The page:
China's shonky Disneyland-a-like park closed

A Disneyland look-a-like theme park outside of Beijing called Shijingshan has been shut down by Chinese authorities, apparently as a consequence of the deal to open a Disneyland Shanghai park. Shijingshan sported some intensely crappy rides and attractions that seemed to have been designed by making wild guesses about the equivalent rides in the actual Disney parks (amusingly, the "American Adventure" ride was a haunted house).

Shijingshan management claim that they aren't copying Disney, merely taking their inspiration from the same sources. It's an interesting example of the difference between copyright and trademark; from the particulars I can see online, I don't think there's much merit to a copyright claim here -- though there are a few examples where there are clear derivative works, most of the design is merely generically derived from public domain sources such as castles and fairy tale characters. On the other had, there's a very strong trademark case here, since the use of distinctive ride-names and such seem deliberately chosen to confuse customers about the nature and origin of the park's designs.

Deputy general manager, Yin Zhiqiang, said: "The characters in our park just look a little bit similar to theirs. But the faces, clothes, sizes and appearances are different."

"We do not have any agreements with Disney."

Despite the striking similarities to foreign characters, Yin insisted the Beijing park's are all locally designed.

"Take our Cinderella as an example. The face of Disney's Cinderella face is European, but ours is a Chinese. She looks like a young Chinese country girl," he said.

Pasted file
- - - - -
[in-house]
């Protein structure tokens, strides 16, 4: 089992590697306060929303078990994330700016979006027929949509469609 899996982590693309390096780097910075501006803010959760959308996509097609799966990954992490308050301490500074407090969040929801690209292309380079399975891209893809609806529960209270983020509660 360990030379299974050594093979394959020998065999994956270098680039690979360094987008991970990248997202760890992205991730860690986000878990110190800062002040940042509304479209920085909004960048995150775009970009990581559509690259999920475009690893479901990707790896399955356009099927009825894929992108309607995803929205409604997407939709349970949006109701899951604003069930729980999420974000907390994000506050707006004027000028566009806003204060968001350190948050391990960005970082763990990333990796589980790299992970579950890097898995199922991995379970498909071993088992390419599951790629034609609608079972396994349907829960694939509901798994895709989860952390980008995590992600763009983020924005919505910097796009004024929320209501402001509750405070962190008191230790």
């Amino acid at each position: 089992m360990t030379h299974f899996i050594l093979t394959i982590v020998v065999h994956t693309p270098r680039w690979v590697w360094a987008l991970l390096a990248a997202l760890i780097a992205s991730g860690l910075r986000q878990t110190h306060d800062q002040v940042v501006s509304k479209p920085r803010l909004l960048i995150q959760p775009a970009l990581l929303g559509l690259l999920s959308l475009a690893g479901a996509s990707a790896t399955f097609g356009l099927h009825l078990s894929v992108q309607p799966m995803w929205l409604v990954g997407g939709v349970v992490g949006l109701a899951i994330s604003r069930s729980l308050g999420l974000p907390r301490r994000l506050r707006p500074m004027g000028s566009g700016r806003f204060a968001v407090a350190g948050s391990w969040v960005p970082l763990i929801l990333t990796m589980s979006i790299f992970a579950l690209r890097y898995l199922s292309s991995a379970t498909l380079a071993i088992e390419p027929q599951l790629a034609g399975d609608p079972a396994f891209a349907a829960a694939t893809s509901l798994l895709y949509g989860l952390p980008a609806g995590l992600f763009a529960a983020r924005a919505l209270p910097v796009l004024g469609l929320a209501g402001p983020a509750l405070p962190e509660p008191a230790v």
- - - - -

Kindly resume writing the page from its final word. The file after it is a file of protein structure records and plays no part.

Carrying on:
Fake Disney Theme Park in China forced to Close (The Disney Blog)

'Fake' Disney park faces closure (

(Image: DSCF6882, a Creative Commons Attribution (2.0) image from maxview's photostream)


  1. Considering that Disney just rips off public domain stories like Alladin, Snow White, Sleeping Beauty, Beauty and the Beast etc. it seems a bit rich coming from them.

    1. Oh come on, Mojo, it’s one thing to take public domain stories and add your own spin to them. It’s another to outright copy someone’s rendition of them. Look at the picture of Snow White in the linked article-looks identical to Disney. There’s nothing in the public domain source describing Snow White as wearing a dress that’s yellow below the waist and blue above with round pinkish dots on the sleeves-that’s purely ripoff of Disney.

      The Metro article says an ad showed kids “cavorting with Minnie Mouse, Donald Duck, Pluto….” Those aren’t drawn from public domain sources.

  2. Whatever ideas might have originated in Disneyland — and let’s face it, Cinderella Castle is a blatant rip-off of a Grimm brothers/ folk tale character, and Disney himself was inspired by other amusement parks of the time! — they should have passed into the public domain by now, if copyright laws had realistic end dates.

    OK, I’m back to suing Disney Corp. over Mickey Mouse’s likeliness to Felix the Cat.